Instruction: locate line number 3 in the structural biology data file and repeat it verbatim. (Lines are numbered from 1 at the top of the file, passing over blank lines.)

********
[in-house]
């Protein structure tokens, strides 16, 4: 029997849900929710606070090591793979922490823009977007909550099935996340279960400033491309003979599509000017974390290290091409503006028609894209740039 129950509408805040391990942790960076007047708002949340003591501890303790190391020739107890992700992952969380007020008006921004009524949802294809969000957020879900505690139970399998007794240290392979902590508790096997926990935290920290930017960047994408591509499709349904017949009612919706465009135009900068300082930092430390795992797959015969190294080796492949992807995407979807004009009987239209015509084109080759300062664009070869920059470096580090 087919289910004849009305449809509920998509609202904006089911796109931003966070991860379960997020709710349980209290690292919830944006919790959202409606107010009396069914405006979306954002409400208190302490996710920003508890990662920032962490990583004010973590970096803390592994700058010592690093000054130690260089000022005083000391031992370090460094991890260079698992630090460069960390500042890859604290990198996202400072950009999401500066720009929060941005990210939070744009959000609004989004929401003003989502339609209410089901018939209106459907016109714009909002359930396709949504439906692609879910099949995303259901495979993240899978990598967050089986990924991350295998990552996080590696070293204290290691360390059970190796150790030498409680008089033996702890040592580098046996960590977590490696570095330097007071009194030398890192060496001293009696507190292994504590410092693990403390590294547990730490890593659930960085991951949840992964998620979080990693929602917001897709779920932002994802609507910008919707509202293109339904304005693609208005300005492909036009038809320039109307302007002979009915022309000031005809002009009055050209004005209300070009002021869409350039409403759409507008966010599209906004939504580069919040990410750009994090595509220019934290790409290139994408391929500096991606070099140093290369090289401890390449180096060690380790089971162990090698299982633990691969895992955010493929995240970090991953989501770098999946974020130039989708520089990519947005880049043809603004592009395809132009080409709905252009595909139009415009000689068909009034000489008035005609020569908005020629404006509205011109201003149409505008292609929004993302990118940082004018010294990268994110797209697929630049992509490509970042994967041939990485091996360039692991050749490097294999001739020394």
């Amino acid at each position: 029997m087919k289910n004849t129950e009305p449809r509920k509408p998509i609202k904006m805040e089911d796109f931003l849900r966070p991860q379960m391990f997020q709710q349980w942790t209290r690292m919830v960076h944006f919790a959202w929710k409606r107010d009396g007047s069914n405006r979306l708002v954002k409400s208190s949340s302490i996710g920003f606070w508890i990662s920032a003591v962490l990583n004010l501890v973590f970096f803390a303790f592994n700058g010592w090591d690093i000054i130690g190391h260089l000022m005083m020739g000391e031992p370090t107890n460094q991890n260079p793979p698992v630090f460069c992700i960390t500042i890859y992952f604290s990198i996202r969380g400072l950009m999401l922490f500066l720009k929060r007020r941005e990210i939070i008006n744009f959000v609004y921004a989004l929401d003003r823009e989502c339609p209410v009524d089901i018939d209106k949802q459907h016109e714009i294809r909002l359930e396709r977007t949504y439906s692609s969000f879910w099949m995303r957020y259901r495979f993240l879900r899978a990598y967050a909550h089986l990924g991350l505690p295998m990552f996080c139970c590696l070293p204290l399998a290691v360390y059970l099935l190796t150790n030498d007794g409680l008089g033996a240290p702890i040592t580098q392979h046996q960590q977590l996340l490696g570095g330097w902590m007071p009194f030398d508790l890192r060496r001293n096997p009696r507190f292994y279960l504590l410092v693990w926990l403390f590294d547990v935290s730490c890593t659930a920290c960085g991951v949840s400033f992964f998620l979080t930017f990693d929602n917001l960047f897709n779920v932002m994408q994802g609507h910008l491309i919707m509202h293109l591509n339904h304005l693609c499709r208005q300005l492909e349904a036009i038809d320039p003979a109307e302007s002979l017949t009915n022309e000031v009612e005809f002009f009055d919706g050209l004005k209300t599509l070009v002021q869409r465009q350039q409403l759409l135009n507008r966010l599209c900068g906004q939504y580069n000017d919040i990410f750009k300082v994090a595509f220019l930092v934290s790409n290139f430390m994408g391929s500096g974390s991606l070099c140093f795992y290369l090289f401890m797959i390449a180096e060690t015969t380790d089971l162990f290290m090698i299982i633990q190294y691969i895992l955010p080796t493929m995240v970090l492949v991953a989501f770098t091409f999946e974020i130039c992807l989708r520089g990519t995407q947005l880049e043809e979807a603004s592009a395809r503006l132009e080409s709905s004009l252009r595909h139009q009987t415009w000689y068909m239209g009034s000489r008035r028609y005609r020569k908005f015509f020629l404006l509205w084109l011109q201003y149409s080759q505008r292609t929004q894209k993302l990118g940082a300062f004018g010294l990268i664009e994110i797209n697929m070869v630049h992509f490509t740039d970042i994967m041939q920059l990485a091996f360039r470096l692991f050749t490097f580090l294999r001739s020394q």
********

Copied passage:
């Amino acid at each position: 029997m087919k289910n004849t129950e009305p449809r509920k509408p998509i609202k904006m805040e089911d796109f931003l849900r966070p991860q379960m391990f997020q709710q349980w942790t209290r690292m919830v960076h944006f919790a959202w929710k409606r107010d009396g007047s069914n405006r979306l708002v954002k409400s208190s949340s302490i996710g920003f606070w508890i990662s920032a003591v962490l990583n004010l501890v973590f970096f803390a303790f592994n700058g010592w090591d690093i000054i130690g190391h260089l000022m005083m020739g000391e031992p370090t107890n460094q991890n260079p793979p698992v630090f460069c992700i960390t500042i890859y992952f604290s990198i996202r969380g400072l950009m999401l922490f500066l720009k929060r007020r941005e990210i939070i008006n744009f959000v609004y921004a989004l929401d003003r823009e989502c339609p209410v009524d089901i018939d209106k949802q459907h016109e714009i294809r909002l359930e396709r977007t949504y439906s692609s969000f879910w099949m995303r957020y259901r495979f993240l879900r899978a990598y967050a909550h089986l990924g991350l505690p295998m990552f996080c139970c590696l070293p204290l399998a290691v360390y059970l099935l190796t150790n030498d007794g409680l008089g033996a240290p702890i040592t580098q392979h046996q960590q977590l996340l490696g570095g330097w902590m007071p009194f030398d508790l890192r060496r001293n096997p009696r507190f292994y279960l504590l410092v693990w926990l403390f590294d547990v935290s730490c890593t659930a920290c960085g991951v949840s400033f992964f998620l979080t930017f990693d929602n917001l960047f897709n779920v932002m994408q994802g609507h910008l491309i919707m509202h293109l591509n339904h304005l693609c499709r208005q300005l492909e349904a036009i038809d320039p003979a109307e302007s002979l017949t009915n022309e000031v009612e005809f002009f009055d919706g050209l004005k209300t599509l070009v002021q869409r465009q350039q409403l759409l135009n507008r966010l599209c900068g906004q939504y580069n000017d919040i990410f750009k300082v994090a595509f220019l930092v934290s790409n290139f430390m994408g391929s500096g974390s991606l070099c140093f795992y290369l090289f401890m797959i390449a180096e060690t015969t380790d089971l162990f290290m090698i299982i633990q190294y691969i895992l955010p080796t493929m995240v970090l492949v991953a989501f770098t091409f999946e974020i130039c992807l989708r520089g990519t995407q947005l880049e043809e979807a603004s592009a395809r503006l132009e080409s709905s004009l252009r595909h139009q009987t415009w000689y068909m239209g009034s000489r008035r028609y005609r020569k908005f015509f020629l404006l509205w084109l011109q201003y149409s080759q505008r292609t929004q894209k993302l990118g940082a300062f004018g010294l990268i664009e994110i797209n697929m070869v630049h992509f490509t740039d970042i994967m041939q920059l990485a091996f360039r470096l692991f050749t490097f580090l294999r001739s020394q």